Even though nothing came of his first session at the Memphis Recording Service, Elvis was determined to give it another shot. He returned to the recording service in January 1954 to record two more songs on acetate. He sang "Casual Love Affair" and a country tune called "I'll Never Stand in Your Way." This time Phillips worked the controls. Though he offered the young singer little in the way of encouragement, he did take down Elvis' phone number and address.
Phillips didn't call Elvis until Peer Music of Nashville sent Sun Records a demo recording of a ballad called "Without You." Phillips decided to allow Elvis to record the new ballad. Unfortunately, Elvis could not seem to master the song, so Phillips asked him to sing anything else he knew. Delighted with the opportunity, Elvis eagerly ran through his extensive repertoire of country songs and R&B tunes. Phillips was impressed enough to suggest that the hopeful singer get together with Scotty Moore, a young guitarist who played with a local country-western combo, the Starlight Wranglers.
Elvis dropped by to see Moore almost immediately. Moore recalls, "He had on a pink shirt, pink pants with white stripes down the legs, and white shoes, and I thought my wife was going to go out the back door -- people just weren't wearing that kind of flashy clothes at the time." (Ed. note: In fact, in the 1950s, pink was the hot fashion color for everything from men's clothing to cars.) Moore introduced Elvis to bass player Bill Black, and the three musicians spent the long, hot Memphis summer trying to find a sound that clicked.
The trio worked in the recording studio at Sun Records instead of performing in front of a live audience. Recently developed magnetic recording tape made it possible for them to do one take of a song, listen to it, then make adjustments for the next take. Presley, Moore, and Black finally hit upon their sound while they were fooling around during a break one night.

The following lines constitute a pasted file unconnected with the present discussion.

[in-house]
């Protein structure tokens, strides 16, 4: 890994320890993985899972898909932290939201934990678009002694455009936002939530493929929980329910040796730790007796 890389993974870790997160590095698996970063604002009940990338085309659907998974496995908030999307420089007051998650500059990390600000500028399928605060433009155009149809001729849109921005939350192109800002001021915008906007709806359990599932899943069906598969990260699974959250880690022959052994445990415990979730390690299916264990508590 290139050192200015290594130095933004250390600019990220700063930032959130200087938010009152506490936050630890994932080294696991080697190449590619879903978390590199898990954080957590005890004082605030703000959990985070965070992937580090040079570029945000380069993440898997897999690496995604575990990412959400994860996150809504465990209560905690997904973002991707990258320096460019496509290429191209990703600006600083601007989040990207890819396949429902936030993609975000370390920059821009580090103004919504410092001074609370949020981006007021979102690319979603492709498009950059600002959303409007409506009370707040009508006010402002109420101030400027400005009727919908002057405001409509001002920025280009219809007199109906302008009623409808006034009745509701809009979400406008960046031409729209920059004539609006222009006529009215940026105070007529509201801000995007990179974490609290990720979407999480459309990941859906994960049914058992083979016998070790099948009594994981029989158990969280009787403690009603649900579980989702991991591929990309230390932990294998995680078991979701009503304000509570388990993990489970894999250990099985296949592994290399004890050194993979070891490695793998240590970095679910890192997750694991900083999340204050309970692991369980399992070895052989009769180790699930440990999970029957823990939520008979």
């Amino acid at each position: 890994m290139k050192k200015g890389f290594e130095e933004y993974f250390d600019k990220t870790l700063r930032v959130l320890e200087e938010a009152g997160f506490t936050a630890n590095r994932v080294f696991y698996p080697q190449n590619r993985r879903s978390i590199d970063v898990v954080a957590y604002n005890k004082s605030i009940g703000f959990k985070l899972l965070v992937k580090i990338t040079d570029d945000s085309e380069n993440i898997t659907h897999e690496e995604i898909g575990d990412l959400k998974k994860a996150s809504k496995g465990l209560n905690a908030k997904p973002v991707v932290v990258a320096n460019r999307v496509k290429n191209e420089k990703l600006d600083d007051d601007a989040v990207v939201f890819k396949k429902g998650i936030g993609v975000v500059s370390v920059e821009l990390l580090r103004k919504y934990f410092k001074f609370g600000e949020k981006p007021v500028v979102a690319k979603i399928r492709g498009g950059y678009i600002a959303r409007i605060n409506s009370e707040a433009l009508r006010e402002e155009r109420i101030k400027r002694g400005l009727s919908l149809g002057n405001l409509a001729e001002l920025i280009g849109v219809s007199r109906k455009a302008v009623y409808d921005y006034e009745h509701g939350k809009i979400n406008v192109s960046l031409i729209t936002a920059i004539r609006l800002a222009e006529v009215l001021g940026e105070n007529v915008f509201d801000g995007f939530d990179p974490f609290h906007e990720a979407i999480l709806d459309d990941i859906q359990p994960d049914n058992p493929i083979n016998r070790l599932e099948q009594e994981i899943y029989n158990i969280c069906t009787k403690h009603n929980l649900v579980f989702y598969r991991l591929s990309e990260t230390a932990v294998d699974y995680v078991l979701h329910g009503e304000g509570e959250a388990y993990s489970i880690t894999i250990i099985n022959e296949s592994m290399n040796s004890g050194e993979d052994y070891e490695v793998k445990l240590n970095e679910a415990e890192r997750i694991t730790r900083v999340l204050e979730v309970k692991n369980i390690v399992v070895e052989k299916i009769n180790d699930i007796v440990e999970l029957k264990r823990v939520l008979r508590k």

Elvis started singing Arthur "Big Boy" Crudup's blues song, "That's All Right," with a fast rhythm and in a more casual style than most blues songs, and Moore and Black jumped in. Phillips' voice boomed out from the control booth, "What are you doing?" None of them really knew. How could they? How could they know that they had stumbled onto a new sound for a new generation?
Phillips was excited about the trio's sound and recognized its potential. He asked them to refine their unique interpretation of "That's All Right," and then he recorded it. The flip side of their first record was their rendition of the bluegrass standard "Blue Moon of Kentucky," made famous by Bill Monroe and the Bluegrass Boys. Elvis' first record seemed to symbolize the roots of his musical sound; a blues song occupied one side while a country song made up the flip side.
Elvis' treatment of both songs didn't sound much like the recordings by the original artists. His approach was far more easygoing, which gave his renditions an air of spontaneity. Instead of the hard vocal delivery and tense rhythm of Crudup's version of "That's All Right," Elvis used a more-relaxed vocal style and rhythm. For "Blue Moon of Kentucky," the tempo was speeded up, and two elements were added that would make Elvis' sound famous.
He syncopated certain lyrics, using a sort of hiccuping sound, while Sam Phillips added a reverberation, resulting in the famous echo effect. Elvis' style became the basis of "rockabilly," the fusion of country music (commonly called hillbilly music) with a rhythm-and-blues sound that has been relaxed and speeded up, or "rocked." The term rockabilly was not widely known until after Elvis became a household name.
At the time he cut his first record for Sun, there was no word that could adequately describe his style of music. When the press attempted to explain his sound, they usually made a mess of it, often confusing their readers with inappropriate or comical comparisons to other types of music. Elvis was referred to at various times as a "hillbilly singer," "a young rural rhythm talent," a "white man...singing Negro rhythms with a rural flavor," and "a young man [with a] boppish approach to hillbilly music."
Not long after Elvis' success, other rockabilly and country-western singers showed up on the doorstep of Sun Studio, hoping that Phillips could work the same magic with them as he had with Elvis. Phillips eventually recorded Johnny Cash, Jerry Lee Lewis, Carl Perkins, Roy Orbison, Charlie Feathers, Billy Lee Riley, Dickie Lee, and other artists.
With their flashy clothes, raw sound, and fervent delivery, these singers forged a new sound and style that was intensely Southern, or "Dixie-fried." As Bill Williams, Sun Records publicist, recalled, "I think every one of them must have come in on the midnight train from nowhere. I mean, they came from outer space." Yet, the influence of Sam Phillips and Sun's recording artists on the development of rock 'n' roll can never be overestimated.
As his first recordings began to spread, Elvis gained recognition for his unique sound. Follow the early successes of Elvis Presley on the next page.